Would you be surprised to learn that the size of the Space Shuttle is determined by the size of an average war-horse during height of the Roman Empire?
This is because the size of the Space Shuttle is more-or-less determined by the size of the Solid Rocket Boosters which lift it from the launch pad. These were built in a factory in Utah. To get to Florida the boosters had to be shipped by train from the factory, the railroad from the factory runs through a tunnel in the mountains, and the boosters were therefore designed to fit through that tunnel. The tunnel is only slightly wider than the railroad track.
The standard railroad gauge (distance between the rails) in the United States is 4 ft 8.5 inches wide, because that's the way they built them in England, and the US railroads were built by English expatriates. The English railways were built by the same people who built the pre-railroad tramways, and that's the gauge used by the tramways, so that's the gauge they used to build the railways. Because the people who built the tramways used the same jigs and tools that they used for building wagons, which used that wheel spacing.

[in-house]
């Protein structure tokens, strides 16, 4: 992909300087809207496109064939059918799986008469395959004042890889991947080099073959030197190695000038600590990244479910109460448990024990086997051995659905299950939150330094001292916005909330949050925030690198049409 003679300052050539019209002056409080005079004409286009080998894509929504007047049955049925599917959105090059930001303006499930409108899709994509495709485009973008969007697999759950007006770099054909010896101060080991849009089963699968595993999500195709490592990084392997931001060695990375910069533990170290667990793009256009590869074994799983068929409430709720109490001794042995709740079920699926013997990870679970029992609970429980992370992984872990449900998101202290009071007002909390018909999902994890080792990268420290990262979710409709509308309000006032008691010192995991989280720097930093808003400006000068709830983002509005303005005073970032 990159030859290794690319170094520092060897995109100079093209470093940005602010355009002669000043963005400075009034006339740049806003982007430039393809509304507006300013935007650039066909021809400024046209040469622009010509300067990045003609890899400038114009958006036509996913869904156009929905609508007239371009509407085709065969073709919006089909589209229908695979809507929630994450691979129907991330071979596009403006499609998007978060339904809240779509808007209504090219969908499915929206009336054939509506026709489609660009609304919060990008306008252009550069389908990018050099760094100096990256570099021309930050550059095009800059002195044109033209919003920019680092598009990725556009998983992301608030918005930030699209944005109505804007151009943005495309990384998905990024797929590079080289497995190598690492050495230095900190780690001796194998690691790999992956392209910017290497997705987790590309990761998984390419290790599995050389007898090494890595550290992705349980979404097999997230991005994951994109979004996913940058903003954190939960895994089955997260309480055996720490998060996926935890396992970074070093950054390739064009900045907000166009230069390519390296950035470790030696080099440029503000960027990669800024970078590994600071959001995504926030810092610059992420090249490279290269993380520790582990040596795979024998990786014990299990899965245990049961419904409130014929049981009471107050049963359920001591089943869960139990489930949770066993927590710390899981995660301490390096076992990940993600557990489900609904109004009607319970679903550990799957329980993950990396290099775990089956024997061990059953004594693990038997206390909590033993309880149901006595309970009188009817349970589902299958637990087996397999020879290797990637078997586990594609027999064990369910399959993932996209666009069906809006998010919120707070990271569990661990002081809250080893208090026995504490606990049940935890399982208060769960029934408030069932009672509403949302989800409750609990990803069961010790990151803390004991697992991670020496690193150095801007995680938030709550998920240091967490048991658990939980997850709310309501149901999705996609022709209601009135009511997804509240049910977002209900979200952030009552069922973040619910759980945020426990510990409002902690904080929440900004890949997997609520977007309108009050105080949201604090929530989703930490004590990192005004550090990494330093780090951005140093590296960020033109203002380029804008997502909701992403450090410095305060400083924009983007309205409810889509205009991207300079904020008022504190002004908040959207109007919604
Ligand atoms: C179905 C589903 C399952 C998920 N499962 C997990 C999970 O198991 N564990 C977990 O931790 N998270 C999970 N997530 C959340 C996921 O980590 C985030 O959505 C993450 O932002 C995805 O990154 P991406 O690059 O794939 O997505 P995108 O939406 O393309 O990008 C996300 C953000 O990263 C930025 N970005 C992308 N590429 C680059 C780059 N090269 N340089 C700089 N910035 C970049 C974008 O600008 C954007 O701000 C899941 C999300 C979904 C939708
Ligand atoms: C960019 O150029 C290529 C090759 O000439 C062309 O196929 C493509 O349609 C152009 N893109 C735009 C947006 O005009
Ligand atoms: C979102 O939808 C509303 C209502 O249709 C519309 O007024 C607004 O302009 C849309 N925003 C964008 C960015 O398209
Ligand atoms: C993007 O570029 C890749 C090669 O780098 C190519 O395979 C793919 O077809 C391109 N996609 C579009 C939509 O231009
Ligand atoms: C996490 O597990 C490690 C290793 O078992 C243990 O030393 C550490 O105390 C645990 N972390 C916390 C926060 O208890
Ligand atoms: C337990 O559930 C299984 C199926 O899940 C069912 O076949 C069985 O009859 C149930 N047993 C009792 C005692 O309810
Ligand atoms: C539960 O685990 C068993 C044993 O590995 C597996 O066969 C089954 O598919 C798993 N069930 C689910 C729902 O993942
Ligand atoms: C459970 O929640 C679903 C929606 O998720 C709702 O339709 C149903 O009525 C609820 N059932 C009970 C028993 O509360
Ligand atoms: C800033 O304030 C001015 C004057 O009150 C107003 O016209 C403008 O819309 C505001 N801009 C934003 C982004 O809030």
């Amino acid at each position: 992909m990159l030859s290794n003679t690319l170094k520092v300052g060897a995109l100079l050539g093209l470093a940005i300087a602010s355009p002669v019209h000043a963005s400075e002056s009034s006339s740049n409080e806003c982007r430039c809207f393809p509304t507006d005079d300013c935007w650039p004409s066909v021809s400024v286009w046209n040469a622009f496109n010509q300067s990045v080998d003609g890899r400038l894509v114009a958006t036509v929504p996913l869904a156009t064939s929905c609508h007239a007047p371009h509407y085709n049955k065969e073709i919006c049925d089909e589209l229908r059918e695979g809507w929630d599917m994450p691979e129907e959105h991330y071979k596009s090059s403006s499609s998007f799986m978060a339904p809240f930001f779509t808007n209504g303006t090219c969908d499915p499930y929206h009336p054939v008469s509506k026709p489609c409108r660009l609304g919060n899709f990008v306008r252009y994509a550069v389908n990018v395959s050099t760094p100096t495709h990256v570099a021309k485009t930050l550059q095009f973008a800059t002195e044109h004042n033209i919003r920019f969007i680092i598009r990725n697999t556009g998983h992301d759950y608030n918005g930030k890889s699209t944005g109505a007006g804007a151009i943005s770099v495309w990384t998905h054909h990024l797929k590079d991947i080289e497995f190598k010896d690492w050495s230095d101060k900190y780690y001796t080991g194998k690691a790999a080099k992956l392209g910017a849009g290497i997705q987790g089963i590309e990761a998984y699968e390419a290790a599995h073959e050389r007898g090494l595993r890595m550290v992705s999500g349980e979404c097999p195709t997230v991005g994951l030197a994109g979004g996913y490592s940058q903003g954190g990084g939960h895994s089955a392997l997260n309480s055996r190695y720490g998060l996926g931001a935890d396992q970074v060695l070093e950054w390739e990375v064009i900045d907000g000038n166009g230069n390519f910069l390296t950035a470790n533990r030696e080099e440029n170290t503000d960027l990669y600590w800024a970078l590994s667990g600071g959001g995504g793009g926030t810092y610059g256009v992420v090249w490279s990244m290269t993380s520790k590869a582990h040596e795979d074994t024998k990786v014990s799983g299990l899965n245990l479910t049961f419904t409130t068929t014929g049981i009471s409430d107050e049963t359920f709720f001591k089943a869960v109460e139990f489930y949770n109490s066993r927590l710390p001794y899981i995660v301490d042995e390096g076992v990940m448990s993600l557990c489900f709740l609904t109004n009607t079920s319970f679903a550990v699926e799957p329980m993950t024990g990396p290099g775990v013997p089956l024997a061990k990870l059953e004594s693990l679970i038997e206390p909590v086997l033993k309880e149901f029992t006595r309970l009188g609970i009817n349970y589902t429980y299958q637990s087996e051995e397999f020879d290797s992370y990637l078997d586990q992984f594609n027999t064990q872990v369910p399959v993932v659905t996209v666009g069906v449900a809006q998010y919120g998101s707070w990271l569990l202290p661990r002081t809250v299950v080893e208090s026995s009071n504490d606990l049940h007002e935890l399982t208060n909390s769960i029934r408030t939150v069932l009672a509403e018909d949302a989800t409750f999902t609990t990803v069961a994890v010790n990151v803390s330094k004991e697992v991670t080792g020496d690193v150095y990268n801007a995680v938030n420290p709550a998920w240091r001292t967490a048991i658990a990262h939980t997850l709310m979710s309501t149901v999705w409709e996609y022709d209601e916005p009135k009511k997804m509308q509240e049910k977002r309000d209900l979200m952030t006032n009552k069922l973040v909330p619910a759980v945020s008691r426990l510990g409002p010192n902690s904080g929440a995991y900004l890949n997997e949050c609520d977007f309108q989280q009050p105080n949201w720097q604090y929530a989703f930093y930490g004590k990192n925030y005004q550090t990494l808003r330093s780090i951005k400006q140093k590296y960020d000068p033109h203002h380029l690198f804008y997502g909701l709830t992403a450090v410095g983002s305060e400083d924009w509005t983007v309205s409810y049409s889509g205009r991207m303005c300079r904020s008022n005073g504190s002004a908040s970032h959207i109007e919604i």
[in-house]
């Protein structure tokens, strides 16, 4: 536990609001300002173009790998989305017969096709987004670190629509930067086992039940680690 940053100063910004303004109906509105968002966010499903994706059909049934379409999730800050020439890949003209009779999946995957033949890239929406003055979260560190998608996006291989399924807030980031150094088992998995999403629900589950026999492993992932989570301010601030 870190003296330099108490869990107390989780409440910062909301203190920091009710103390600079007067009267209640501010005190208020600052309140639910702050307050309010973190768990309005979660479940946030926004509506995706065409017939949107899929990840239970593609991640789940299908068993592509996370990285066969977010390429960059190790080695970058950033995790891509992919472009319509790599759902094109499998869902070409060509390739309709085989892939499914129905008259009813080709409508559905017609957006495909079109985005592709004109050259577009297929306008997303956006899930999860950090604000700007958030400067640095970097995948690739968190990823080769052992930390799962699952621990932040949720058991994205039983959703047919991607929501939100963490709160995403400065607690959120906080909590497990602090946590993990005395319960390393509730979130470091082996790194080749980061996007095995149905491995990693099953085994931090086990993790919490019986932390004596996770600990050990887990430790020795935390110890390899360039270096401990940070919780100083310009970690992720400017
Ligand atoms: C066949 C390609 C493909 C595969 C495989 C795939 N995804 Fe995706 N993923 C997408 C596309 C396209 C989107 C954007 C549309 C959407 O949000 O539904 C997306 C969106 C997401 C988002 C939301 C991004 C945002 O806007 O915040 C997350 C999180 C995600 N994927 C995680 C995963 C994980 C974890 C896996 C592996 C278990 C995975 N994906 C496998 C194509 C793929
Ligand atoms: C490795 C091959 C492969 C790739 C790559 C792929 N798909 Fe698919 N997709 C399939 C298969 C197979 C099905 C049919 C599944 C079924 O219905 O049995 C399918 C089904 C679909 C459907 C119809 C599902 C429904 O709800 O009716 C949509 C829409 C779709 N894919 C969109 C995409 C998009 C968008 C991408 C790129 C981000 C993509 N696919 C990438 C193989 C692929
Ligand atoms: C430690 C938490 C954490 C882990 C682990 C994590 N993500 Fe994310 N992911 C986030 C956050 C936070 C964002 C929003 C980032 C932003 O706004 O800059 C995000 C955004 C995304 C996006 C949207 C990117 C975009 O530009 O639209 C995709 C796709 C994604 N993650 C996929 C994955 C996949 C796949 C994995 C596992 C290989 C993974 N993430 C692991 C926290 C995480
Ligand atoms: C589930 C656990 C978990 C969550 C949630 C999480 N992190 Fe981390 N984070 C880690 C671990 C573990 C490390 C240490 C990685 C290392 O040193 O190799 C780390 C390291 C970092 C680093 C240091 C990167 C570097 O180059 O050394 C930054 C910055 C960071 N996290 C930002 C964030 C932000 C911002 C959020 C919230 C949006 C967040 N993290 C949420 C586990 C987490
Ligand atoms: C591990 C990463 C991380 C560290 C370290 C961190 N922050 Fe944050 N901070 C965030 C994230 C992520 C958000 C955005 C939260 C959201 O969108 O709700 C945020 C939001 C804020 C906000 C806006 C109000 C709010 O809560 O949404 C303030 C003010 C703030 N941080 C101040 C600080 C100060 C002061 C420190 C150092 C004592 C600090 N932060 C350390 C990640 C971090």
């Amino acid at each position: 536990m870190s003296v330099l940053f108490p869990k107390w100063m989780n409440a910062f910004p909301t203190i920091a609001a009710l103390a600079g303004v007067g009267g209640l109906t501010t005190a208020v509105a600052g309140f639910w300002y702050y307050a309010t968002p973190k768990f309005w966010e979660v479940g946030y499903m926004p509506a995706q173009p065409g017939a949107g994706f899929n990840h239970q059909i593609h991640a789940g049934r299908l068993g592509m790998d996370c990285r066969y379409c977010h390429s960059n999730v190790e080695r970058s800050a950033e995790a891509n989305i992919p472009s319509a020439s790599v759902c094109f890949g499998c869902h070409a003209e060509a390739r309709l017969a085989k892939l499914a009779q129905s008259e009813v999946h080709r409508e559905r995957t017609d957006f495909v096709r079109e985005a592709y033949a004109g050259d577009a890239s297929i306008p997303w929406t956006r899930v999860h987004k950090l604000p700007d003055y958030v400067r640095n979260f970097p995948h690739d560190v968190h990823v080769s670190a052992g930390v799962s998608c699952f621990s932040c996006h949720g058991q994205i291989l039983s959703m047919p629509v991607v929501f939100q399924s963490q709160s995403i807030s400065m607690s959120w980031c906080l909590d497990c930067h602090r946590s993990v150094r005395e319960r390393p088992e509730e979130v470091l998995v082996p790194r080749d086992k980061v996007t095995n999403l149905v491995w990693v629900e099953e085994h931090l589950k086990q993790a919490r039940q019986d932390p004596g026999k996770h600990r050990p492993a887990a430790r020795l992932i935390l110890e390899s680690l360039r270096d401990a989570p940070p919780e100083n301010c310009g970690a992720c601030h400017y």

Interestingly that wheel spacing was used because if they tried to use any other spacing wagon wheels would break on some of the older, long distance, roads. Because that's the spacing of the old wheel ruts.
These roads were built by Imperial Rome for the benefit of their legions and have been in use ever since. The original ruts, which everyone else had to match for fear of destroying their wagons, were first made by the wheels of Roman war chariots.
Thus, we have the answer to the original question. The United States standard railroad gauge of 4 ft 8.5 inches derives from the original specification for an Imperial Roman army war chariot, which was designed to be just wide enough to accommodate the back-ends of two war-horses.
Hence the size of the most advanced spacecraft ever built by mankind depended crucially on the size of the average rear-end of an Imperial Roman war-horse.
The moral of this story? Be careful when building standards, they last forever. It doesn't matter whether they are good and sensible standards, or bad and ill thought out. Standards never die.
Now, does anyone want to guess why the size of an Amazon Kindle was determined by the size of an average medieval sheep?